This is not easy to accept for everyone. People with an analytic approach, for example, feel frustrated by this situation. Trying intentionally to give meanings and explanations to what is happening to us during a BreathWork session has a negative effect since it privileges that part of mind that is already excessively appreciated and considered by western culture. This part of mind, that of course is effective and useful in many contexts, may in this sphere interfere and obstruct the natural awakening and release of consciousness, i.e. the state of consciousness where a deep and spontaneous understanding may happen.
There are deep differences between trying to understand the meaning of what is happening to us during the session, and letting go and trust, open to the possibility that the authentic understanding will emerge, if this is relevant for us.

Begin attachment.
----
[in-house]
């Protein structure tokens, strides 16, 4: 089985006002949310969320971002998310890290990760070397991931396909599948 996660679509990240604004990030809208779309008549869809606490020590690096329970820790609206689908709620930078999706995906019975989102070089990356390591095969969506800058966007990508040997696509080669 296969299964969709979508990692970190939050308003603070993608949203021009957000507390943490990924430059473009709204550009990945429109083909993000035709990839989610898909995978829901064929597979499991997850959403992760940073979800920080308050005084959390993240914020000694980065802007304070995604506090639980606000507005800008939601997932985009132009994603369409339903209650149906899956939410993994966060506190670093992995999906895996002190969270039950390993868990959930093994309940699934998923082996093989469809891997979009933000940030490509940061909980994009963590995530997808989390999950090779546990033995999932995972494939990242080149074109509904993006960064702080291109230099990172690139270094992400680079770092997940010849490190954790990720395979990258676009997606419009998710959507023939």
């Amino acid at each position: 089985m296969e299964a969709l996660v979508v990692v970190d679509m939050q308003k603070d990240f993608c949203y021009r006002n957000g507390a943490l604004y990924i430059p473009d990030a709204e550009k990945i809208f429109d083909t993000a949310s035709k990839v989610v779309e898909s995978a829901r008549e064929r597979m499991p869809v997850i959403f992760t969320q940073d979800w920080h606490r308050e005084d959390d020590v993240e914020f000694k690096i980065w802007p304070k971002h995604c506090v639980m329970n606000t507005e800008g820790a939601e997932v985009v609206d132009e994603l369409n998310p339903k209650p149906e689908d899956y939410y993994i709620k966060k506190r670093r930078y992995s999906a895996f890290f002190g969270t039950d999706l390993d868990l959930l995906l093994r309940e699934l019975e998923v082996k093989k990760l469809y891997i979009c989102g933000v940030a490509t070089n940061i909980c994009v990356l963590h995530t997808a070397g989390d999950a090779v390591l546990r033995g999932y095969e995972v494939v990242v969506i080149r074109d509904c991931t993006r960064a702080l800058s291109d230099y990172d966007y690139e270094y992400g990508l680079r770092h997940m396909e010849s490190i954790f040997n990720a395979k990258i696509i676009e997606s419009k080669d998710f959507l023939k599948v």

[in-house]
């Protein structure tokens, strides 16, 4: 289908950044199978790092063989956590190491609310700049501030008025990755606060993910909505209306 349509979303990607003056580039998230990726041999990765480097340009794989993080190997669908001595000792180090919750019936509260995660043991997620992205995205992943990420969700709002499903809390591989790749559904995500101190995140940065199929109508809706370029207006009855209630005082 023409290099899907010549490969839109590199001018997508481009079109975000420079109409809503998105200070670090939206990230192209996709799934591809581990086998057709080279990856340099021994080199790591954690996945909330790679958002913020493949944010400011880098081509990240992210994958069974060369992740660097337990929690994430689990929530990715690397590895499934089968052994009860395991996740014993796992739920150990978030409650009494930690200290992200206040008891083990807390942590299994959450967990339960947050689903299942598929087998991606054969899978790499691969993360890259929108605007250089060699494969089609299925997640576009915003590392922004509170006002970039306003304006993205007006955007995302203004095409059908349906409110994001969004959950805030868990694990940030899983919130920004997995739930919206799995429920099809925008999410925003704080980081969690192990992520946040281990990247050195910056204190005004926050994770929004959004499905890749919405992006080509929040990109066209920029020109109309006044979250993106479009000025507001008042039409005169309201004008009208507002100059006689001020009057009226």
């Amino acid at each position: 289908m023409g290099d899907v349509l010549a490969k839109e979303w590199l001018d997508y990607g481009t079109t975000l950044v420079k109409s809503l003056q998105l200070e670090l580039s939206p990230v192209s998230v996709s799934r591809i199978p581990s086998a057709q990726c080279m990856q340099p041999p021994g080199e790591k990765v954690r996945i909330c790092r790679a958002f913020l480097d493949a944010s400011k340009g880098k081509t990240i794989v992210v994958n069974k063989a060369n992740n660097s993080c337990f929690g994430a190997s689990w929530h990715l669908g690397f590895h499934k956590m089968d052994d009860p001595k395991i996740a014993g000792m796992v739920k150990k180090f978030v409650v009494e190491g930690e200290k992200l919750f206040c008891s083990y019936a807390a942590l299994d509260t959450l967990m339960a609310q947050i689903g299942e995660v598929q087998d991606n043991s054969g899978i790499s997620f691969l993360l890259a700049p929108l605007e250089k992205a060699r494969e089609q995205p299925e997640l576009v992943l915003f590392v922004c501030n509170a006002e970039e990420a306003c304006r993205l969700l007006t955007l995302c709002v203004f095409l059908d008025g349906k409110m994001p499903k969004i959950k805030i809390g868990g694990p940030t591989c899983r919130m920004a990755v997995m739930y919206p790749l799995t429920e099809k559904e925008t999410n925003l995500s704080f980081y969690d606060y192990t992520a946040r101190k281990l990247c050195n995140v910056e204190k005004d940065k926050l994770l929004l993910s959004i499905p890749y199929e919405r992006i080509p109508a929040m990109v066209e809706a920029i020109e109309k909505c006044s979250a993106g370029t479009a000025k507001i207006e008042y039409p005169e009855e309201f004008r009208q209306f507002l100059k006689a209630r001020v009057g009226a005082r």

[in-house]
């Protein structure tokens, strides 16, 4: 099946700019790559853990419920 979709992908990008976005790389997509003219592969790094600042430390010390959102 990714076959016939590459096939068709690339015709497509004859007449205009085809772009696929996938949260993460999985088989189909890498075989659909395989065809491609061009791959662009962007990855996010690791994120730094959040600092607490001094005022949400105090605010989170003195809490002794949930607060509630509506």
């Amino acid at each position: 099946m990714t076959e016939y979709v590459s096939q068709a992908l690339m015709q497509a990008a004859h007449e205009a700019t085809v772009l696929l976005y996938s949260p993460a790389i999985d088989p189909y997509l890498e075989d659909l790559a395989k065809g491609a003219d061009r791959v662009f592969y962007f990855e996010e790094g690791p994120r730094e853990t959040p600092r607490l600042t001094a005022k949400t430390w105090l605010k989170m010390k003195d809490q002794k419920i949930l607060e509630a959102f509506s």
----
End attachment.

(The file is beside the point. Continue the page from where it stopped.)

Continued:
The first of these two approaches is just a mental approach, while the second is universal. It involves the whole person. For people with a certain kind of intelligence understanding can be easy but this does not necessarily mean that they also comprehend. Understanding generally satisfies our minds, but is does not change our way of being, feeling, reacting i.e. a deep and universal comprehension. Instead it almost always causes natural and substantial changes, just because it goes through other levels, like for example the emotional level.
There are no exercises or techniques to train comprehension; the journey here is made through many small or great experiences that let us absorb different approaches. It is a real self-education, a continuous process that needs availability, trust and acceptance.
 Odent Michel., «The water and sexuality», RED, Como (Italy) 1991
Keywords; BreathWork, dry and water sessions, inner journey, consciousness
© Milena Screm 2014
About the author: http://www.insightformazione.it/chi-siamo/docenti-counselor-interni/milena-screm Supervisor Counsellor & BreathWorker Founder and President INSIGHT School of BreathWork Counselling – Milan (Italy) Author of fourteen books in psychology, published in Italy, France and Spain, among which we denote: “BreathWork” (1998), “Autogenic Training” (1989, 2012), “Rebirthing & Water” (1994), “The history of Rebirthing” (1992 ), “Rebirthing, breathe for renewal”, the first book published in Italy on Rebirthing (1989, 1993, 2011) www.insightformazione.it